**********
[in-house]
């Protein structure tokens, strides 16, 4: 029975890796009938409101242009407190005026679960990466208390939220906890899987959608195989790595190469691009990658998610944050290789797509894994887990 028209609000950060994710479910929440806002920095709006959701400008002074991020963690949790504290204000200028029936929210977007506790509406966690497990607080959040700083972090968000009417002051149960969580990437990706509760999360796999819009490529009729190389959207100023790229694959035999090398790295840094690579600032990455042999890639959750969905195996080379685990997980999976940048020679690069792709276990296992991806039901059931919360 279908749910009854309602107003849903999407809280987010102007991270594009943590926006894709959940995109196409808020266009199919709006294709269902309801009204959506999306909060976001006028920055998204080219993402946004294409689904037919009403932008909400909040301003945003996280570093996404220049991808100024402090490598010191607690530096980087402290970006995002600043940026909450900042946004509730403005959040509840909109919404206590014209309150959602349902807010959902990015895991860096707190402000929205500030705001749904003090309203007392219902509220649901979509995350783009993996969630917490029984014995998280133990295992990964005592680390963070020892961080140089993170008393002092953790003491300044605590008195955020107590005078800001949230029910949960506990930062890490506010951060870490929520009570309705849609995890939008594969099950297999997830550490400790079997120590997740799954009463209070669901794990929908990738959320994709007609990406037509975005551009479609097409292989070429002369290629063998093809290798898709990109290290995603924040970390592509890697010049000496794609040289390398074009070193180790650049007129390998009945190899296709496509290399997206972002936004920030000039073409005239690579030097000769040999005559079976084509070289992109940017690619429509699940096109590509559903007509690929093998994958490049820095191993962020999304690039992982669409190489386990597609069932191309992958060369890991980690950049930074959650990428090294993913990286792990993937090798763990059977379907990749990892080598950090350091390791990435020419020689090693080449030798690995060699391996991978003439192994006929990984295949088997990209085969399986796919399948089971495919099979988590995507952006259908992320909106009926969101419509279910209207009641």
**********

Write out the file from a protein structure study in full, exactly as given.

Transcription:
[in-house]
């Protein structure tokens, strides 16, 4: 029975890796009938409101242009407190005026679960990466208390939220906890899987959608195989790595190469691009990658998610944050290789797509894994887990 028209609000950060994710479910929440806002920095709006959701400008002074991020963690949790504290204000200028029936929210977007506790509406966690497990607080959040700083972090968000009417002051149960969580990437990706509760999360796999819009490529009729190389959207100023790229694959035999090398790295840094690579600032990455042999890639959750969905195996080379685990997980999976940048020679690069792709276990296992991806039901059931919360 279908749910009854309602107003849903999407809280987010102007991270594009943590926006894709959940995109196409808020266009199919709006294709269902309801009204959506999306909060976001006028920055998204080219993402946004294409689904037919009403932008909400909040301003945003996280570093996404220049991808100024402090490598010191607690530096980087402290970006995002600043940026909450900042946004509730403005959040509840909109919404206590014209309150959602349902807010959902990015895991860096707190402000929205500030705001749904003090309203007392219902509220649901979509995350783009993996969630917490029984014995998280133990295992990964005592680390963070020892961080140089993170008393002092953790003491300044605590008195955020107590005078800001949230029910949960506990930062890490506010951060870490929520009570309705849609995890939008594969099950297999997830550490400790079997120590997740799954009463209070669901794990929908990738959320994709007609990406037509975005551009479609097409292989070429002369290629063998093809290798898709990109290290995603924040970390592509890697010049000496794609040289390398074009070193180790650049007129390998009945190899296709496509290399997206972002936004920030000039073409005239690579030097000769040999005559079976084509070289992109940017690619429509699940096109590509559903007509690929093998994958490049820095191993962020999304690039992982669409190489386990597609069932191309992958060369890991980690950049930074959650990428090294993913990286792990993937090798763990059977379907990749990892080598950090350091390791990435020419020689090693080449030798690995060699391996991978003439192994006929990984295949088997990209085969399986796919399948089971495919099979988590995507952006259908992320909106009926969101419509279910209207009641």